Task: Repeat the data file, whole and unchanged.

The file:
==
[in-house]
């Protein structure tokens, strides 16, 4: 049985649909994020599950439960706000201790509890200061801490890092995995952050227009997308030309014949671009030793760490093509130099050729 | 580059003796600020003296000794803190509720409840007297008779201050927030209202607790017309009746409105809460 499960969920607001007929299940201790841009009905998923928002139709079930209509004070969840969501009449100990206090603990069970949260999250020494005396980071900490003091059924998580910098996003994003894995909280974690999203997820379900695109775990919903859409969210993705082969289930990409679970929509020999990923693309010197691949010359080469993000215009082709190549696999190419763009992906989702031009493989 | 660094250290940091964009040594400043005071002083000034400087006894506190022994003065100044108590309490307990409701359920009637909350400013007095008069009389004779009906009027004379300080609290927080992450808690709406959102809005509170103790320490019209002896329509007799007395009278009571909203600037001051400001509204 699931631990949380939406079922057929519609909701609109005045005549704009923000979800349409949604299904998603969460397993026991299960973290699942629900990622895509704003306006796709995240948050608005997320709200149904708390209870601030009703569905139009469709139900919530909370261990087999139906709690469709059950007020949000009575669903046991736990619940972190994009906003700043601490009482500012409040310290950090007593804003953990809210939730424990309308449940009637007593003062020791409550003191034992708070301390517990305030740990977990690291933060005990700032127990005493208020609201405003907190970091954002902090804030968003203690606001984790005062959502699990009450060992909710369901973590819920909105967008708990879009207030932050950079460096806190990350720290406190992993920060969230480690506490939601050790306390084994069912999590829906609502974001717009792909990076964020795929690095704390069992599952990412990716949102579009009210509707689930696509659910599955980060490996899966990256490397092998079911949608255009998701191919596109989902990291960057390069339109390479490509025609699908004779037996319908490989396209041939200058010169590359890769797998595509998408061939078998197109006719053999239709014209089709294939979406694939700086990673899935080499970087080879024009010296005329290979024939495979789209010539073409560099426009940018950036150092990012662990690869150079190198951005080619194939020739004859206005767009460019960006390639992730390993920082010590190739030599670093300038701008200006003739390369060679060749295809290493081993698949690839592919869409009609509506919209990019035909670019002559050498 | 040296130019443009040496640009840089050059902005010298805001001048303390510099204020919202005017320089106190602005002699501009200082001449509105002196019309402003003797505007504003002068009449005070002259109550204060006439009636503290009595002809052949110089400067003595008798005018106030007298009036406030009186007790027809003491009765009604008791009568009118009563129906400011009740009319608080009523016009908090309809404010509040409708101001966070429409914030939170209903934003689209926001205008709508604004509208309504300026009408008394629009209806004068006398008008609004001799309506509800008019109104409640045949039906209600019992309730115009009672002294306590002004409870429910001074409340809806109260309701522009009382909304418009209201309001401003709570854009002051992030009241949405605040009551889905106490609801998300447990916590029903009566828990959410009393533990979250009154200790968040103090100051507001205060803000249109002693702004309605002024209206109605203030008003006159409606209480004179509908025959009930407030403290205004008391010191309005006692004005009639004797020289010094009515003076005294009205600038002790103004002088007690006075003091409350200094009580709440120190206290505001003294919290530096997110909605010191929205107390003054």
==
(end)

[in-house]
């Protein structure tokens, strides 16, 4: 049985649909994020599950439960706000201790509890200061801490890092995995952050227009997308030309014949671009030793760490093509130099050729 | 580059003796600020003296000794803190509720409840007297008779201050927030209202607790017309009746409105809460 499960969920607001007929299940201790841009009905998923928002139709079930209509004070969840969501009449100990206090603990069970949260999250020494005396980071900490003091059924998580910098996003994003894995909280974690999203997820379900695109775990919903859409969210993705082969289930990409679970929509020999990923693309010197691949010359080469993000215009082709190549696999190419763009992906989702031009493989 | 660094250290940091964009040594400043005071002083000034400087006894506190022994003065100044108590309490307990409701359920009637909350400013007095008069009389004779009906009027004379300080609290927080992450808690709406959102809005509170103790320490019209002896329509007799007395009278009571909203600037001051400001509204 699931631990949380939406079922057929519609909701609109005045005549704009923000979800349409949604299904998603969460397993026991299960973290699942629900990622895509704003306006796709995240948050608005997320709200149904708390209870601030009703569905139009469709139900919530909370261990087999139906709690469709059950007020949000009575669903046991736990619940972190994009906003700043601490009482500012409040310290950090007593804003953990809210939730424990309308449940009637007593003062020791409550003191034992708070301390517990305030740990977990690291933060005990700032127990005493208020609201405003907190970091954002902090804030968003203690606001984790005062959502699990009450060992909710369901973590819920909105967008708990879009207030932050950079460096806190990350720290406190992993920060969230480690506490939601050790306390084994069912999590829906609502974001717009792909990076964020795929690095704390069992599952990412990716949102579009009210509707689930696509659910599955980060490996899966990256490397092998079911949608255009998701191919596109989902990291960057390069339109390479490509025609699908004779037996319908490989396209041939200058010169590359890769797998595509998408061939078998197109006719053999239709014209089709294939979406694939700086990673899935080499970087080879024009010296005329290979024939495979789209010539073409560099426009940018950036150092990012662990690869150079190198951005080619194939020739004859206005767009460019960006390639992730390993920082010590190739030599670093300038701008200006003739390369060679060749295809290493081993698949690839592919869409009609509506919209990019035909670019002559050498 | 040296130019443009040496640009840089050059902005010298805001001048303390510099204020919202005017320089106190602005002699501009200082001449509105002196019309402003003797505007504003002068009449005070002259109550204060006439009636503290009595002809052949110089400067003595008798005018106030007298009036406030009186007790027809003491009765009604008791009568009118009563129906400011009740009319608080009523016009908090309809404010509040409708101001966070429409914030939170209903934003689209926001205008709508604004509208309504300026009408008394629009209806004068006398008008609004001799309506509800008019109104409640045949039906209600019992309730115009009672002294306590002004409870429910001074409340809806109260309701522009009382909304418009209201309001401003709570854009002051992030009241949405605040009551889905106490609801998300447990916590029903009566828990959410009393533990979250009154200790968040103090100051507001205060803000249109002693702004309605002024209206109605203030008003006159409606209480004179509908025959009930407030403290205004008391010191309005006692004005009639004797020289010094009515003076005294009205600038002790103004002088007690006075003091409350200094009580709440120190206290505001003294919290530096997110909605010191929205107390003054």